How to Choose the Best Payment Service Provider
These days, you can’t have a business that doesn’t accept debit or credit cards. Oh, sure, there’s the occasional brick-and-mortar holdout who will never, ever accept credit cards, but they’re so rare that you can’t use them as an example of how to run a business. (A friend told us about a bookstore in Indiana where the owner only ever accepted cash. His payment policy included directions to the ATM across the street.)
Conversely, there are some businesses that are trying to get away from handling cash so desperately that they’ll accept any and all forms of digital payments.
If you’re starting a business, you need to work with a payment service provider to be able to process any form of payment other than cash. But there are so many of them out there, and so many options to choose from, whether they’re a bank, an independent service provider, or one of the popular online payment services. It’s hard to know which one is right for you.
So here are a few things you should know when trying to figure out how to choose your payment service provider for your own business.
First, you need to decide what kinds of payments you want to accept. Do you want just the Big Four credit cards, Visa, Mastercard, American Express, and Discover? Do you want to include JCB and China UnionPay? Or Bitcoin, Ethereum, or other cyber currency?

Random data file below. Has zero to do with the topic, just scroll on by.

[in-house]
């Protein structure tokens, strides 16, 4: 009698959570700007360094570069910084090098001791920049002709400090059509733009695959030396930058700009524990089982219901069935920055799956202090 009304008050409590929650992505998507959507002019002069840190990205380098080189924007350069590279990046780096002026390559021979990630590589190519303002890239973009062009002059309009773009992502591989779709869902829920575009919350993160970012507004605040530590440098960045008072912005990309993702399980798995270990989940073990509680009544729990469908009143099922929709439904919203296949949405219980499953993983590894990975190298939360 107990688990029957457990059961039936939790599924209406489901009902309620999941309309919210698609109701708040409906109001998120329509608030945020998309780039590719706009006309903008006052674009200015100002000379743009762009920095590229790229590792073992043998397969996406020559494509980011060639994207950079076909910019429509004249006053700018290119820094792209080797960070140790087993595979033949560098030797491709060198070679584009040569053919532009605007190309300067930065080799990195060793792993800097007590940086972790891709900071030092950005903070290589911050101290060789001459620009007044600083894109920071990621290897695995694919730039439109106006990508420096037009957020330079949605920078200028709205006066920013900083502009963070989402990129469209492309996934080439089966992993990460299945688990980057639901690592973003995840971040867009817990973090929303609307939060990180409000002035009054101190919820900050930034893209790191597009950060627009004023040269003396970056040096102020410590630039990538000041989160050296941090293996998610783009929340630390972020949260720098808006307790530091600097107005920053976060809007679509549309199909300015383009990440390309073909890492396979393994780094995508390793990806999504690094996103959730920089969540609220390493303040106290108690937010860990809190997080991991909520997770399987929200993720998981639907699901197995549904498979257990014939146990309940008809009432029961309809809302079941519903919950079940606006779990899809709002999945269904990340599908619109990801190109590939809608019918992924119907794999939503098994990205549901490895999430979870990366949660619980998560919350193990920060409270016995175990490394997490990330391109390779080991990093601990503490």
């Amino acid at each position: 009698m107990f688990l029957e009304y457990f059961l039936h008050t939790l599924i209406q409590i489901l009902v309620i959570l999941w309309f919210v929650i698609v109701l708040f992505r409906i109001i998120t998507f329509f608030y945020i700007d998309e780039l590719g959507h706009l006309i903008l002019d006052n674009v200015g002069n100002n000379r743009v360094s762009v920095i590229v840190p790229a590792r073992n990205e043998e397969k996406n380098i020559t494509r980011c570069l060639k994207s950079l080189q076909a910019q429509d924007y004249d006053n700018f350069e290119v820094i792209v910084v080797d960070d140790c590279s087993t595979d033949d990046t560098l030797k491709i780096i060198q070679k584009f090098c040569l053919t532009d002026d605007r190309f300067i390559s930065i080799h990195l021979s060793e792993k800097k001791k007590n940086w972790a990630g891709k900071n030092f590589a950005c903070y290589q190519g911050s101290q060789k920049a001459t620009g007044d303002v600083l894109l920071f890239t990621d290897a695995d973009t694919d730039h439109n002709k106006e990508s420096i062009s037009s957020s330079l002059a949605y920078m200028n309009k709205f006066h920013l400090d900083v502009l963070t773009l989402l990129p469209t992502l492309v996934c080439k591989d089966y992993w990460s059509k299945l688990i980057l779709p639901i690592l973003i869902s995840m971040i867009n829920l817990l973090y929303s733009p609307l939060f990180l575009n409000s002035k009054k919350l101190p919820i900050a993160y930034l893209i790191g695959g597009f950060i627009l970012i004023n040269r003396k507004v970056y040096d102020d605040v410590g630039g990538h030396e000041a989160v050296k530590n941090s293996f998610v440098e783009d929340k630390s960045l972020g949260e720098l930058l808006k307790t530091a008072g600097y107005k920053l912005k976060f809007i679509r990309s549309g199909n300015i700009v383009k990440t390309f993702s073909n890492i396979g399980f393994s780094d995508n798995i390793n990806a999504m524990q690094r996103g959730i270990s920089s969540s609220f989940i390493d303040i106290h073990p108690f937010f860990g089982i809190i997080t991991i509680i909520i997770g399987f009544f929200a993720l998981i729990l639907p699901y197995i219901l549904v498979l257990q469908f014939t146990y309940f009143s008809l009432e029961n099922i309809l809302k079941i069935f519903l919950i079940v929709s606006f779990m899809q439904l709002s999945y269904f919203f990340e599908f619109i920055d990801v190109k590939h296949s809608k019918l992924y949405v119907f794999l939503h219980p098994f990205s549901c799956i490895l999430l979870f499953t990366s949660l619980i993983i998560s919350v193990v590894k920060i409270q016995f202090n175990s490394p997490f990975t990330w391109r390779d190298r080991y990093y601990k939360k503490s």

Every payment service provider can help you with the big four, some can help you with JCB and China Union Pay, and only a few can help you with cyber currency.
Second, do you want a dedicated or aggregated account? A dedicated account means the provider works directly for your business. Your transactions are the only ones being processed through that account and you’re in full control of the way it functions. When you accept a credit card payment, the money is deposited directly into your bank account (minus the processing fees). The processor can deal with errors, handle potential fraud, and even withdraw money from your account to cover chargebacks.
A aggregated account is where a larger service uses a single merchant account to provide credit card processing for many merchants. PayPal, Square, and Stripe are all aggregated accounts. When a transaction is made, the money goes into the service provider’s account first before it’s deposited into your account, usually a few days later (minus any processing fees). And they keep a portion of your payments in a rolling reserve account to cover any possible chargebacks.
The downside to an aggregated account is that they get to make up and change all the rules on their platform, which can have a devastating effect on large swaths of merchants. For example, in 2019, PayPal unilaterally stopped payments to over 100,000 models on Pornhub.
While this is also a danger with a dedicated account, if you’re working with a high-risk merchant account provider, they at least have alternatives to find new ways for your company to accept payments.
Plus, if you’re a high-risk merchant, your payment provider already knows it, so they’re less likely to pull an unexpected, unilateral surprise like PayPal did.
Third, don’t make a decision just based on the price. For one thing, there are so many different ways to price a payment service account. You could get lower processing fees in exchange for higher per-transaction costs. Or you could pay monthly subscription fees. Or they could waive the monthly fees and charge you higher processing fees.